When the New Testament speaks of election and predestination, it always speaks of our being elect, or chosen, in the Beloved, in Christ. Ultimately, the New Testament tells us that people are chosen for salvation so that God the Father can bestow His glory, love, and affection on God the Son (Eph. 1:3–6). Ultimately, we’re redeemed not because of our worthiness but because of the worthiness of Christ.
If we are going to take the Bible seriously, we have to have some doctrine of predestination. The idea of predestination wasn’t invented by Calvin or Luther or Augustine. Paul says in Ephesians 1:4–6 that in love, God “predestined us for adoption to himself as sons through Jesus Christ, according to the purpose of his will, to the praise of his glorious grace, with which he has blessed us in the Beloved.” So, predestination is a biblical word, and it’s a biblical concept.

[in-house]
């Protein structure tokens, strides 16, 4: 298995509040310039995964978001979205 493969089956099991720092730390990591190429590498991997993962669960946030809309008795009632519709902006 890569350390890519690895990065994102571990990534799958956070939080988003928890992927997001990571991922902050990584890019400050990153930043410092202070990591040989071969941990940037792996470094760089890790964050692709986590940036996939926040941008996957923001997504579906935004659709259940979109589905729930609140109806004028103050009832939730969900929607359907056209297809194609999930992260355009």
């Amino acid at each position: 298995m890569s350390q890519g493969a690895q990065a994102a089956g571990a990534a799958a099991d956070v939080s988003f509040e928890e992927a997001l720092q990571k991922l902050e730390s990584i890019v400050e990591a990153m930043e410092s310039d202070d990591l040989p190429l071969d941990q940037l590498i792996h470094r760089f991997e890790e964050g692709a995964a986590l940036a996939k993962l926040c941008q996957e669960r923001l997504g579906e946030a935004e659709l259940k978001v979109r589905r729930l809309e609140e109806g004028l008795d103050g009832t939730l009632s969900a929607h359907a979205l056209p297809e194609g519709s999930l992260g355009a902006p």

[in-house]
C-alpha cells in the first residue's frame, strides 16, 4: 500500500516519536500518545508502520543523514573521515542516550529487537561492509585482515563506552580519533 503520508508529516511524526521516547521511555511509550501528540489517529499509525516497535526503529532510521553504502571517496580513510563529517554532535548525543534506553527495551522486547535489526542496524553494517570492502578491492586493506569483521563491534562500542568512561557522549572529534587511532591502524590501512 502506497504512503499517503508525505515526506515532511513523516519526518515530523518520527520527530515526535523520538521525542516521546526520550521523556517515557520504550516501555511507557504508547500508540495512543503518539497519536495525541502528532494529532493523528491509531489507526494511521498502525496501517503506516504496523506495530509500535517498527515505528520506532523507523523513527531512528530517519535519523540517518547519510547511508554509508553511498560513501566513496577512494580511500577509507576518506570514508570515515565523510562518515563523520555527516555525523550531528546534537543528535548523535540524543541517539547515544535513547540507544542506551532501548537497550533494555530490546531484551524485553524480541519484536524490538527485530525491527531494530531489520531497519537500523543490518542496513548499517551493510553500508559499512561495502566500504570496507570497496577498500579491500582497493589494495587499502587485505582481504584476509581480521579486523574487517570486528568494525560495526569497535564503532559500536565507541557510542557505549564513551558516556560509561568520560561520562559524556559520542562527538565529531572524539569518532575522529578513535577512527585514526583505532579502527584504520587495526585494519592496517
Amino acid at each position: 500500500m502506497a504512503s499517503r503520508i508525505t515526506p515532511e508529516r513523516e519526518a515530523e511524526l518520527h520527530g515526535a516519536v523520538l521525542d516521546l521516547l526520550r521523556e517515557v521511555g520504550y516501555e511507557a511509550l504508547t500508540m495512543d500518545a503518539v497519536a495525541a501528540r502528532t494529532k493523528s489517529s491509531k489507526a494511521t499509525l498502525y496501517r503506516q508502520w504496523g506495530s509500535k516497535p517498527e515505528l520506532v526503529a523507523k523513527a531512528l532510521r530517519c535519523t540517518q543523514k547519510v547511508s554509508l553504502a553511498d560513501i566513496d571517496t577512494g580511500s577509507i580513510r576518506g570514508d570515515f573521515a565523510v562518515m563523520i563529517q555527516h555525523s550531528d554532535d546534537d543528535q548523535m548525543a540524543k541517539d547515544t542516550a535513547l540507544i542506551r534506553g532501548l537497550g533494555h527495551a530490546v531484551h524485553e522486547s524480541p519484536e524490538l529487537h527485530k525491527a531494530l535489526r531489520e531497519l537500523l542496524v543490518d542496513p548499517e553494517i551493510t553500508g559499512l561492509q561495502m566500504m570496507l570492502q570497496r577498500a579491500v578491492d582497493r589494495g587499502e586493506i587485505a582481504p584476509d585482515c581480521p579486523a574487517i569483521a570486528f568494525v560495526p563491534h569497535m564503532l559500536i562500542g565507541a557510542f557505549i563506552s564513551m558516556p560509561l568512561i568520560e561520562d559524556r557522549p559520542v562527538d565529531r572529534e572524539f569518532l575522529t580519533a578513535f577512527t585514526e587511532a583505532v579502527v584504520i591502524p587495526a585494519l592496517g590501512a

But the very concept of predestination raises the question, why does God elect certain people and not others? We know that it’s not based on anything that we do. It’s not based on our running, our willing, or our doing anything. It’s based solely on the purpose of God, as Paul says in Ephesians. But that raises another question: If the reason for the Lord’s selecting some to receive the tremendous benefit of salvation but not others is not rooted in those whom He chooses (Rom. 9:1–18), doesn’t that mean that somehow God is arbitrary?
Let’s take a moment to define what we mean by the term arbitrary. People who are arbitrary do what they do without any reason. They just do it, and when you ask them why they did it, they might respond, “No reason. Just on a whim.” We don’t have a lot of respect for capricious people who do things for no reason.